Featured Article - August 2012
Short description: An integration of several structural approaches has generated a model for how vesicle budding may be coordinated by ESCRT complexes.
Multivesicular bodies (MVBs) are crucial for trafficking ubiquitinated proteins to the lysosome. MVBs are created by the ESCRT complexes. ESCRT-0 sequesters ubiquitinated cargo proteins and brings them to the downstream ESCRTs. ESCRT-I and -II drive membrane bud formation by stabilizing the bud neck as it invaginates into the lumen of the endosome. ESCRT-III stimulates membrane scission. The ESCRT-I-II supercomplex connects ESCRT-0 cargo with ESCRT-III.
ESCRT-I and -II are themselves multisubunit assemblies. While the structures of the core assembly components are known, these ESCRTs are also comprised of several flexible, disordered regions. The size and flexibility of the supercomplex has made it difficult to study by traditional solution NMR or X-ray crystallographic methods. To tackle this, Hummer, Hurley and colleagues have instead used a combination of solution methods, including small-angle X-ray scattering (SAXS), double electron-electron resonance (DEER), and single-molecule Förster resonance energy transfer (smFRET), to obtain an improved model of the full-length yeast ESCRT-II complex and of the yeast ESCRT-I-II supercomplex.
The SAXS and smFRET data indicate that on its own, ESCRT-II exists in a rather compact globular state with the exception of the membrane-targeting GLUE domain, which adopts several different conformations with respect to the ESCRT-II core. ESCRT-II does not significantly change conformation in the presence of ESCRT-I, but the former has effects on the conformational dynamics of the latter. Specifically, DEER data collected from spin-labeled ESCRT-I indicate that when alone, the complex exists in a mixture of closed and open states that is biased to the open state when ESCRT-II is present. Molecular dynamics simulations, guided by the data collected from the solution studies, provide a conformational ensemble of the supercomplex. In the ensemble, a majority of the supercomplexes form an extended crescent-shaped assemblage; a small minority have the complexes folded back on one another.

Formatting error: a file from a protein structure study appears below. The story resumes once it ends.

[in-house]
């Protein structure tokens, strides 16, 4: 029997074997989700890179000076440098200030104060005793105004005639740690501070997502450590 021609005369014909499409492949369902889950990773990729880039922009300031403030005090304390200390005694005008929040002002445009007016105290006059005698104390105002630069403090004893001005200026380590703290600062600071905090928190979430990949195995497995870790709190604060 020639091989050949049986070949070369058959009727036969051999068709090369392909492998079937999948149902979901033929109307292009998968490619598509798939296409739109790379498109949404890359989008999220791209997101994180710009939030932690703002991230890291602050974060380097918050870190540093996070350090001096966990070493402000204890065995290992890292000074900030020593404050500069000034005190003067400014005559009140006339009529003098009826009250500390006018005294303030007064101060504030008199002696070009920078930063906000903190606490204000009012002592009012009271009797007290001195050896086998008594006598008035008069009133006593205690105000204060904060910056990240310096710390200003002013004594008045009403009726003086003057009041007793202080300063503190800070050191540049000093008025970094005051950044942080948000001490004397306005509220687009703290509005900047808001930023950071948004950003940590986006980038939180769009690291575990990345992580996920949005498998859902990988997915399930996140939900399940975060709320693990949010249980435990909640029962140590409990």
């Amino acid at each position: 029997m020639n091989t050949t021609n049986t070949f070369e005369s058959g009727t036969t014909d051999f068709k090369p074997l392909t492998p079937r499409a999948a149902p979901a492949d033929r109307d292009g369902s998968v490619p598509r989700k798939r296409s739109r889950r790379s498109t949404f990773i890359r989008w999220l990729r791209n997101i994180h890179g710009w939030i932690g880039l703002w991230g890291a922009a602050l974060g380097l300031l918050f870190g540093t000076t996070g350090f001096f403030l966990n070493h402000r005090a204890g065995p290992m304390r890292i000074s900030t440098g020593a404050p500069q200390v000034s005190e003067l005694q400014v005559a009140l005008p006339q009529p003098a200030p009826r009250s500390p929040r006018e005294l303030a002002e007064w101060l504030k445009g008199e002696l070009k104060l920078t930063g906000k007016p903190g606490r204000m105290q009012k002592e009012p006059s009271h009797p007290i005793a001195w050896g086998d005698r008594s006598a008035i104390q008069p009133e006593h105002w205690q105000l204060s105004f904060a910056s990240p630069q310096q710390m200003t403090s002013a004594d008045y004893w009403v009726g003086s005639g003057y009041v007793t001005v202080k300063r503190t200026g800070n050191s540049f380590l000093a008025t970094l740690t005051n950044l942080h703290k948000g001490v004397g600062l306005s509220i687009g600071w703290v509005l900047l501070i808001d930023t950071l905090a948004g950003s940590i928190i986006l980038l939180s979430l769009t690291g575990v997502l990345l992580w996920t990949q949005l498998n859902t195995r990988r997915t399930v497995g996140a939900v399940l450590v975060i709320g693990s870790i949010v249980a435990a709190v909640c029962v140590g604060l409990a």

What does this tell us about the supercomplex's role in MVB formation? The authors suggest that its crescent-like shape is aptly suited for interactions with the vesicle bud neck, and is consistent with a “spoke” model, in which multiple copies of ESCRT-II complexes are positioned at the bud pore, with ESCRT-III binding regions facing the center of the pore. ESCRT-I and ESCRT-0 would project outside of the pore. The observed conformational flexibility of the supercomplex suggests a mechanism for transfer of cargo from ESCRT-0 to the neck of the nascent bud. In all, the model is supported by a wealth of previous biological data and provides a structural framework that can be further tested.
E. Boura et al. Solution Structure of the ESCRT-I and -II Supercomplex: Implications for Membrane Budding and Scission.
Structure 20, 874-886 (2012). doi:10.1016/j.str.2012.03.008